PROTIVIN, Iowa- The Norman Borlaug Historic Foundation is working to maintain two farms here in southern Howard County. The farms are ajacent, one is where Borlaug was born, the other, his boyhood home.
Borlaug, credited with saving a billion people with his work cross breeding wheat to grow in harsh climates. He worked in Mexico, India, Pakistan,as well as Africa to help local governments grow wheat to feed their population.
Borlaug and his sisters gave the farms to the Foundation to preserve, and tell the story of a northeast Iowa farm kid, who grew up to battle work hunger. A statue on the farm reads the hand which once fed chickens, went on to feed the world.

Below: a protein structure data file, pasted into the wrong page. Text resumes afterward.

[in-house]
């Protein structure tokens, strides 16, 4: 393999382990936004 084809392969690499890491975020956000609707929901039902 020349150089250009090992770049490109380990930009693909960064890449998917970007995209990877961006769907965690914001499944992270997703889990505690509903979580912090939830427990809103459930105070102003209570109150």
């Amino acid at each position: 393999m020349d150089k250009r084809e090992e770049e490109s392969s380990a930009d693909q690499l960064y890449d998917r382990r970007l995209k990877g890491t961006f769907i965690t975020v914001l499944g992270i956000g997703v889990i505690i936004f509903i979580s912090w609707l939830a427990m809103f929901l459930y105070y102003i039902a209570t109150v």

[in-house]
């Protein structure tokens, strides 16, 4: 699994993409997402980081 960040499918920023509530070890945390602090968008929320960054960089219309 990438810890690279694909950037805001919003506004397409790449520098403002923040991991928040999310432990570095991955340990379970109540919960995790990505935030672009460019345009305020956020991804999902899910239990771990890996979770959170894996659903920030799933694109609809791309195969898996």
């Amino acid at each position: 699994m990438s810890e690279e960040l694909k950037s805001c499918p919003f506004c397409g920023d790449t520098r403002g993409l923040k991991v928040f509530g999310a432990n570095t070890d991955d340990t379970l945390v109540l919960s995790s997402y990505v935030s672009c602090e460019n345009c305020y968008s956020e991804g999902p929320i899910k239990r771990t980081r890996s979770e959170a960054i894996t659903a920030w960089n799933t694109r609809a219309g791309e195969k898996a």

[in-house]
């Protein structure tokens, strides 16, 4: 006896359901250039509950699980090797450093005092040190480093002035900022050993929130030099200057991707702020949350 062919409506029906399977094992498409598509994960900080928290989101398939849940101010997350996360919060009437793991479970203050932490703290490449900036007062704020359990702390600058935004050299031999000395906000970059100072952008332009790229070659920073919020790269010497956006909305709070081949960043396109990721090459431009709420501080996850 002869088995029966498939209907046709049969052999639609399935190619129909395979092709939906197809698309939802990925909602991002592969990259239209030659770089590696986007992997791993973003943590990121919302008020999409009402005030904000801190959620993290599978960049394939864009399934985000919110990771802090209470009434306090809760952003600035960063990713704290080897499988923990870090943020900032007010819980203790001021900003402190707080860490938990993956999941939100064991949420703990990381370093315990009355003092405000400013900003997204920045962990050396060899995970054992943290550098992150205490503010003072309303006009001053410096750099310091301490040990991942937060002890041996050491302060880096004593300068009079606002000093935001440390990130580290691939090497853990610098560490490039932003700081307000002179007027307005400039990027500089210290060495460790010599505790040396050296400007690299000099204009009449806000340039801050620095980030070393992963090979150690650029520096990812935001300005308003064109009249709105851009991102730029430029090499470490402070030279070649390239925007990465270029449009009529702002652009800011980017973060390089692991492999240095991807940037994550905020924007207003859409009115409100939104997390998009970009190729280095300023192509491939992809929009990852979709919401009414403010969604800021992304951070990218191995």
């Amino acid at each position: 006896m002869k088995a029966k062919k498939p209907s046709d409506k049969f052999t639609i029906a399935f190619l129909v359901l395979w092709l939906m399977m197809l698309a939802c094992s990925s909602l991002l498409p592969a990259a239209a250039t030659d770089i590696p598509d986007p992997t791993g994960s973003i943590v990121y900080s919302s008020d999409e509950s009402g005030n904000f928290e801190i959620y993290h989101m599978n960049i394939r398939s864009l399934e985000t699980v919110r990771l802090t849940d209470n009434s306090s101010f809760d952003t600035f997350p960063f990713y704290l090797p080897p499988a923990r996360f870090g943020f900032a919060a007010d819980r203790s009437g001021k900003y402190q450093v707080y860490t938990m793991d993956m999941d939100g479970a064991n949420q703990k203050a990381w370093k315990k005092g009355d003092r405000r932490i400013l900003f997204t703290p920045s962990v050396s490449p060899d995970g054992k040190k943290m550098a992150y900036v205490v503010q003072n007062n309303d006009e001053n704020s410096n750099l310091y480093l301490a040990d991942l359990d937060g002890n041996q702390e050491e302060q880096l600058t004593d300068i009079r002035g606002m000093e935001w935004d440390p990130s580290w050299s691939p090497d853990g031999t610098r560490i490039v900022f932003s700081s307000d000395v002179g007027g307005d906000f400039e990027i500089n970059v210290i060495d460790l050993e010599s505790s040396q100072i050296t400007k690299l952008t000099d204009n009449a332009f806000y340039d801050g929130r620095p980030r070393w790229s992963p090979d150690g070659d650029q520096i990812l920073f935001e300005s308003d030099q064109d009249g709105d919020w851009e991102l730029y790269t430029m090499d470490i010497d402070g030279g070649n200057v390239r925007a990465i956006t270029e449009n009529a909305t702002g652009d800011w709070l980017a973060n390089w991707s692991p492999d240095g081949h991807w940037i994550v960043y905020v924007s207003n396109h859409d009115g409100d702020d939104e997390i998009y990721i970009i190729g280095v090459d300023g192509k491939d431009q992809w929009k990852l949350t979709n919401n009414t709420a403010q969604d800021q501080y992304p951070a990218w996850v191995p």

“We are responsible for taking care of his birthplace and his boyhood farms,” said Tom Spindler, of the Borlaug Historic Foundation. “Because Norm, when he gave us his farm, he gave us these properties along with the sisters, to preserve because this was an important part of his life this is where he learned his ethical and moral values growing up here.”
Borlaug was going in to high school age about the time tractors were replacing horses. Since his family purchased a new Fordson tractor, Norman was not needed on the farm, and was able to attend high school.
He wrestled and played baseball. He went on to the University of Minnesota.
His groundbreaking work with wheat varieties was done for the Rockefeller Foundation in Mexico.
“He was called the Father of the Green Revolution whose work was done mainly in Mexico but his work spread from Mexico to India, Pakistan to China to Africa and all the different corners of the world," said Spindler.
Here is a link to the Borlaug Foundation for directions to the farms, and contact if you’d like to plan a visit.